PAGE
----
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Sissy doesn't value marriage very much. It is a societal requirement, something that comes as a consequence of her free-spirited, highly-sexed nature, and it is also something which she can manipulate to suit her convenience.
Sissy was first married, to a man of twenty-five, when she was fourteen. It was not her first romance, and it occurred because the man beat up her father when challenged "instead of the other way around". Sissy was married at City Hall, swearing that she was eighteen, not fourteen.
Sissy's first husband was a good man, and she "demanded little from him except a lot of love-making". By the time she was twenty, she had borne four children, all of them stillborn. Deciding that "nothing but death grew out of their love-making", Sissy asked her husband to leave her.
Sissy was married a second time a short while later. Because divorce "was complicated and expensive", she returned to City Hall and, "saying nothing about her previous marriage", was married again. Sissy reasoned illogically but conveniently that since she was a Catholic, she didn't believe in divorce, and that since she had not been married in the Church in the first place, it had not been a real marriage and shouldn't stand in the way of her marrying a second time. After giving birth to four more dead children, however, Sissy dissolved this marriage as well, telling her Protestant husband that "since the Catholic Church didn't recognize her marriage, she didn't recognize it either". Sissy eventually married a third time, again at City Hall (Chapter 7).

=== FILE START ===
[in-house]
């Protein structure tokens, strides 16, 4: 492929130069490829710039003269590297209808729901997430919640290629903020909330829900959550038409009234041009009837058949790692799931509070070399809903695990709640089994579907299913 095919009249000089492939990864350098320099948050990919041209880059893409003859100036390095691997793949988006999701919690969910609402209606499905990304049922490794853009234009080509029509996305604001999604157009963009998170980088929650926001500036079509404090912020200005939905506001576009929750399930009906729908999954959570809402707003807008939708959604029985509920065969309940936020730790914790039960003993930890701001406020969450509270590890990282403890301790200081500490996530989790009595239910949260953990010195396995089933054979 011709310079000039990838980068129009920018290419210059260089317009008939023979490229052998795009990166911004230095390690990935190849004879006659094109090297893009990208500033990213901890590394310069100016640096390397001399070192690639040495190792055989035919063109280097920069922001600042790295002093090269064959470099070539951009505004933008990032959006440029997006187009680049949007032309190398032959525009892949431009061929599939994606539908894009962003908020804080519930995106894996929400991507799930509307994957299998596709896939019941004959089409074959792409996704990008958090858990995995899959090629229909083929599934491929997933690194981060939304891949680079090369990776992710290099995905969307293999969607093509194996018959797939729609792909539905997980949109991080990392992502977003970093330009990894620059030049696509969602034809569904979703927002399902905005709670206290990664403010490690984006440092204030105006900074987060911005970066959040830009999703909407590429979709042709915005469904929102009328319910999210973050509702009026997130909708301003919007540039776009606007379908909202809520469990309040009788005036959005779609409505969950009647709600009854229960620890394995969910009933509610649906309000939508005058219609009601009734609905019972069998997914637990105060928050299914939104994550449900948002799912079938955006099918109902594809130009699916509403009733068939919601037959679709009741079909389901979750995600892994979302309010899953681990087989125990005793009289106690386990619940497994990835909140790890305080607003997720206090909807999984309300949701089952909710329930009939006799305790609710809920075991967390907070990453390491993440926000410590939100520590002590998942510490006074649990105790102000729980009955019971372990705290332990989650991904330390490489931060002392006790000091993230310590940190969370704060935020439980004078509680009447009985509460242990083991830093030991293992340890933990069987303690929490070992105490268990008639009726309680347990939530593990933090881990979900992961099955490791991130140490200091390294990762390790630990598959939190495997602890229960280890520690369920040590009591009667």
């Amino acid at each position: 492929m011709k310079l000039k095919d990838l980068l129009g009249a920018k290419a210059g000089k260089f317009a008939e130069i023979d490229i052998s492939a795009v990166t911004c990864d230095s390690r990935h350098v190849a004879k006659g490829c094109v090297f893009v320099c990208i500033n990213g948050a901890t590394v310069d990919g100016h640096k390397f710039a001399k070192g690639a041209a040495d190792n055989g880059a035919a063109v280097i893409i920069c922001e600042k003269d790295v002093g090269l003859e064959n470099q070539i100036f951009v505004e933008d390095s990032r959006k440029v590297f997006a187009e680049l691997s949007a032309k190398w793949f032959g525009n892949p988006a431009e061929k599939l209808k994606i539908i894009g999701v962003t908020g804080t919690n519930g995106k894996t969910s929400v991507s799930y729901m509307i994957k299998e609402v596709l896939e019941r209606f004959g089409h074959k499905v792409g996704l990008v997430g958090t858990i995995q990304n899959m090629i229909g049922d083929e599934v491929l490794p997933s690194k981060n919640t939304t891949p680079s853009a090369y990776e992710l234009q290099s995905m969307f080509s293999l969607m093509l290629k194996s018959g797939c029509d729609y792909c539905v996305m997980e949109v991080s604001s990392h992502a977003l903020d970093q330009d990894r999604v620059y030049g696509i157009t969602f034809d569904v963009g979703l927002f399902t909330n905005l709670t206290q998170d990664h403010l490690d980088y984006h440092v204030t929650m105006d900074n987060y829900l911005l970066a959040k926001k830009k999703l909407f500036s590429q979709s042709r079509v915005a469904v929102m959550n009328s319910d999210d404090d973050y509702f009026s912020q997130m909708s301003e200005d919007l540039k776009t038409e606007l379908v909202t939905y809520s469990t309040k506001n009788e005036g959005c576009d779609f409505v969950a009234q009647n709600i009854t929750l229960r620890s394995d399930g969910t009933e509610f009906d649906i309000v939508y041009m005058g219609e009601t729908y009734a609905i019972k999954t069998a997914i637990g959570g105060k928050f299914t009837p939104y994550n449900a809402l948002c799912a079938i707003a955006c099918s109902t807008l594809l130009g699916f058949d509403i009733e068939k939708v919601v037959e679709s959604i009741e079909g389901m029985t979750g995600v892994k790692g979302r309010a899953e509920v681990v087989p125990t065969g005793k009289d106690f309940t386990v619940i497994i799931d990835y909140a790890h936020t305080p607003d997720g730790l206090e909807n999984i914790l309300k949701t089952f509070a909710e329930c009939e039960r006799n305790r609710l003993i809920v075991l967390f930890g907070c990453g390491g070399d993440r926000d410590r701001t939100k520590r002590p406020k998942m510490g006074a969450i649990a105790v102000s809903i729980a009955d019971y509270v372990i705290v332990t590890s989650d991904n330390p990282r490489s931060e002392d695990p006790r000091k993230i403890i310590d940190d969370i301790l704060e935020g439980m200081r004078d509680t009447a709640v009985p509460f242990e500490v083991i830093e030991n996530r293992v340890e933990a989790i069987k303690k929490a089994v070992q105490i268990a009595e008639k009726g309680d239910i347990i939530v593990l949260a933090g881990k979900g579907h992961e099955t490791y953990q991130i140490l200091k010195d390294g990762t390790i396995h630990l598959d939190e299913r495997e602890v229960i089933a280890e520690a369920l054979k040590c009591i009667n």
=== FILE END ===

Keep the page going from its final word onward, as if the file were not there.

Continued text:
Sissy doesn't value marriage very much. Shes uses it mostly to have children. Everytime a marriage produces too many stillborn children she thinks that that man is not good. Then she finds another one.
Marriage is of little to no value for Sissy. Its mostly to produce children. Once too many stillborn children are produced she marries someone else again.
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